During December 1997, more than 160 nations met in
A. The United Nations Framework Convention on Climate Change agreed to a set of a "common but differentiated responsibilities." The parties agreed that:
(a) The largest share of historical and current global emissions of greenhouse gases has originated in developed countries;
(b) Per capita emissions in developing countries are still relatively low, and
(c) the share of global emissions originating in developing countries will grow to meet their social and development needs.
In other words,
B. The developed countries commit themselves to reducing their collective emissions of six key greenhouse gases by at least 5%. As per the convention, this group target will be achieved through cuts of 8% by
Each country’s emissions target must be achieved by the period 2008-2012. Cuts in the three most important gases – carbon dioxide (CO2), methane (CH4), and nitrous oxide (N20) - will be measured against a base year of 1990. Cuts in three long-lived industrial gases – hydrofluorocarbons (HFCs), perfluorocarbons (PFCs), and sulphur hexafluoride (SF6) - can be measured against either a 1990 or 1995 baseline.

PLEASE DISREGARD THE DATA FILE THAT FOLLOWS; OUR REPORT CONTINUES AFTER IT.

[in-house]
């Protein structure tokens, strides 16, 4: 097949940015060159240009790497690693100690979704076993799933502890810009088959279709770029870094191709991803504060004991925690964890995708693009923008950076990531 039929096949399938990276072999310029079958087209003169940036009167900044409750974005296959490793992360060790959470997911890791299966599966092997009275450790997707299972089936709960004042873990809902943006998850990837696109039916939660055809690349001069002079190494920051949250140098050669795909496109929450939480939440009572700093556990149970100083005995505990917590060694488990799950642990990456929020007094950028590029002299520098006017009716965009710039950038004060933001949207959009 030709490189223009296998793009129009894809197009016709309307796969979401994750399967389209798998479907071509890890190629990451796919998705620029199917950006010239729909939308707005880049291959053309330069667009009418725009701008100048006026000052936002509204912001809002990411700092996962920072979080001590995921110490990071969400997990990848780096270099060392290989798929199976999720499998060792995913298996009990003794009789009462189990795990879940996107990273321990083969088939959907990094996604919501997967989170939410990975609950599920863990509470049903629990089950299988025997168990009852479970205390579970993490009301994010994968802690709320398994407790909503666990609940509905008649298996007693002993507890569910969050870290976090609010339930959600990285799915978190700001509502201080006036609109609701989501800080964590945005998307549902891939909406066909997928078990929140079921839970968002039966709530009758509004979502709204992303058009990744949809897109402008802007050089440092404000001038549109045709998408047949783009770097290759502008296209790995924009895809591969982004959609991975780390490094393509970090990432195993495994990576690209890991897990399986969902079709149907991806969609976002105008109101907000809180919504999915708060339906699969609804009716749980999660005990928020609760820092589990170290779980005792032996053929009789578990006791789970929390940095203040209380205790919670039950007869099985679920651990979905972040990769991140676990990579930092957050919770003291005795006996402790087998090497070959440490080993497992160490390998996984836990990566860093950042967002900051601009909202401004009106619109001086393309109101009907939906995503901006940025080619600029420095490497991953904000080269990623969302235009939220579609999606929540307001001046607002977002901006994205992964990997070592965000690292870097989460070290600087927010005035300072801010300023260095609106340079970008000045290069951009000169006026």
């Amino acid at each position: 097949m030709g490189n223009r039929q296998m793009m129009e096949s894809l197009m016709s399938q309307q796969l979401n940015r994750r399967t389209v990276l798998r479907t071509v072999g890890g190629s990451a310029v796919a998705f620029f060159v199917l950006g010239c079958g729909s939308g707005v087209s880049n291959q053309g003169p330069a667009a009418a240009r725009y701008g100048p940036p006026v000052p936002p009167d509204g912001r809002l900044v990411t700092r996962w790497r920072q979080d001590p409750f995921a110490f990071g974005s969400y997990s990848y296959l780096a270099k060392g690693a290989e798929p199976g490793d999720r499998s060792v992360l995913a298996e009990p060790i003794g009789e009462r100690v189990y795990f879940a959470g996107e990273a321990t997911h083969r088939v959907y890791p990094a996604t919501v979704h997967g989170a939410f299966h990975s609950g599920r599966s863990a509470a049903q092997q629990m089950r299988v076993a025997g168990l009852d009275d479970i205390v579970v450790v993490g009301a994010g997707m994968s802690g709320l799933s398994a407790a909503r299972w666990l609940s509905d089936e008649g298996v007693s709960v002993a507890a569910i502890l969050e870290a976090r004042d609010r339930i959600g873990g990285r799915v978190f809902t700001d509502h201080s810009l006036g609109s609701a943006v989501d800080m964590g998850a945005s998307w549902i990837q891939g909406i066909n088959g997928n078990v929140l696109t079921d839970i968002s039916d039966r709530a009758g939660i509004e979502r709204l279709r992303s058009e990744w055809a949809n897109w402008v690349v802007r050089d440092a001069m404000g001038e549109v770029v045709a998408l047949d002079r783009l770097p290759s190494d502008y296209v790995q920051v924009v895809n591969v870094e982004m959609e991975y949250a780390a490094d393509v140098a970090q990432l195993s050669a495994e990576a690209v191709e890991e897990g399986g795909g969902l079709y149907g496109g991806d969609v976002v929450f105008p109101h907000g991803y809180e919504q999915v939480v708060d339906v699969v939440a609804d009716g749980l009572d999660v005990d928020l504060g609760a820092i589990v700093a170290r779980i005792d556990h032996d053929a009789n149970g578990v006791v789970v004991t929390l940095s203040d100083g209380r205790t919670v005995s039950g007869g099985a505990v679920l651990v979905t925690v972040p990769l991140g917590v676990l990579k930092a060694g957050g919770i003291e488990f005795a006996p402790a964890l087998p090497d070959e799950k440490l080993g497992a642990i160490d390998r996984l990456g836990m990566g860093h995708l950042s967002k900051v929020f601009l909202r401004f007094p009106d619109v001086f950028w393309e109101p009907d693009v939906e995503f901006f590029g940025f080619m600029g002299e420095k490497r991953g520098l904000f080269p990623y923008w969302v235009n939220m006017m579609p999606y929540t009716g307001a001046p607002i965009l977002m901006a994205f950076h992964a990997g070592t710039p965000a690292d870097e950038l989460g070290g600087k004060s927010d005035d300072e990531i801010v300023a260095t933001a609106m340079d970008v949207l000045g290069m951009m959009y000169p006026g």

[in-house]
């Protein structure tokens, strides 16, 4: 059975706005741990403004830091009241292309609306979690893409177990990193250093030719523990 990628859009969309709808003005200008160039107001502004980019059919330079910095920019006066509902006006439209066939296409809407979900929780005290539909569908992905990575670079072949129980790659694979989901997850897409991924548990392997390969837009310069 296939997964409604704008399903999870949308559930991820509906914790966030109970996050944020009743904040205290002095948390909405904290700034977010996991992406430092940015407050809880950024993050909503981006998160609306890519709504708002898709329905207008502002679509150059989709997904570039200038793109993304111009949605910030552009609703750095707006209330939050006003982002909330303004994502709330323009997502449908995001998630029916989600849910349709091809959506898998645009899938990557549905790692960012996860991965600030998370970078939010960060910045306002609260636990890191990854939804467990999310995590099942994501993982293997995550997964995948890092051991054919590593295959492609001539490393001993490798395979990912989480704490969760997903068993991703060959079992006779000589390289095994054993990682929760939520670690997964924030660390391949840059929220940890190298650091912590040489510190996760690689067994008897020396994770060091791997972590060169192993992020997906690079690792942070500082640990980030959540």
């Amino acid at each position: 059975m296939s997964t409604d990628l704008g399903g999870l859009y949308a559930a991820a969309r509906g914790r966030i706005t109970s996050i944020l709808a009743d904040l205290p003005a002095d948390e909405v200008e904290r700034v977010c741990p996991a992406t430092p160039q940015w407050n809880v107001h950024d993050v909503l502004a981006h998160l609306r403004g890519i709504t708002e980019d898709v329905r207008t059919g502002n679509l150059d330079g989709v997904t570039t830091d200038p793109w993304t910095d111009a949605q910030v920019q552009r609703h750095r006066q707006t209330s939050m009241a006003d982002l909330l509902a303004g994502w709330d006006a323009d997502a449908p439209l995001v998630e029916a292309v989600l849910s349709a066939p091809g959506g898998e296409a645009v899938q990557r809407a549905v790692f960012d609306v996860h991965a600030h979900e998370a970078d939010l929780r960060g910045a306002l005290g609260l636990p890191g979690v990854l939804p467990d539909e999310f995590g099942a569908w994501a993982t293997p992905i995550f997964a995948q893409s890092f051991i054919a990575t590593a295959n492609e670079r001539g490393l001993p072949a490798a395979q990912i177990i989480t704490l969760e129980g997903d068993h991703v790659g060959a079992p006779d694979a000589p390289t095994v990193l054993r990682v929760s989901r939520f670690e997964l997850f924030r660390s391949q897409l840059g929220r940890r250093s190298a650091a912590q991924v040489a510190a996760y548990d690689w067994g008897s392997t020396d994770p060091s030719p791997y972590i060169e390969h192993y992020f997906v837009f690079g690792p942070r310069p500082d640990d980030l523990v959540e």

C. Experts opine, actual emission reductions would be much larger than 5%. The richest industrialized countries (OECD members) would need to reduce their collective output by about 10%, as there was backlog. While the countries with economies in transition have experienced falling emissions since 1990, this trend is now reversing. Therefore, for the developed countries as a whole, the 5% Protocol target represents an actual cut of around 20% when compared with the emissions levels that are projected for 2010 if no emissions-control measures are adopted.
Some are skeptical about the scheme. They think
Despite few oppositions majority of the countries support Kyoto protocol for reduction of greenhouse gases (GHGs) and already started working in the direction of reducing the emission of greenhouse gases.
Carbon credit: As discussed above, the Kyoto Protocol has created a mechanism under which countries that have been emitting more carbon and other gases of GHGs have voluntarily decided that they will bring down the level of carbon they are emitting to the levels of early 1990s; thus carbon credits are generated by enterprises in the developing world that shift to cleaner technologies and thereby save on energy consumption, consequently reducing their GHGs.
A company has two ways to reduce emissions. One, it can reduce the GHG (greenhouse gases) by adopting new technology or improving upon the existing technology by attaining to the newer emission norms. Alternatively, the company may tie up with developing nations and help them set up new technology that is eco-friendly, thereby helping developing country or its companies 'earn' Credits.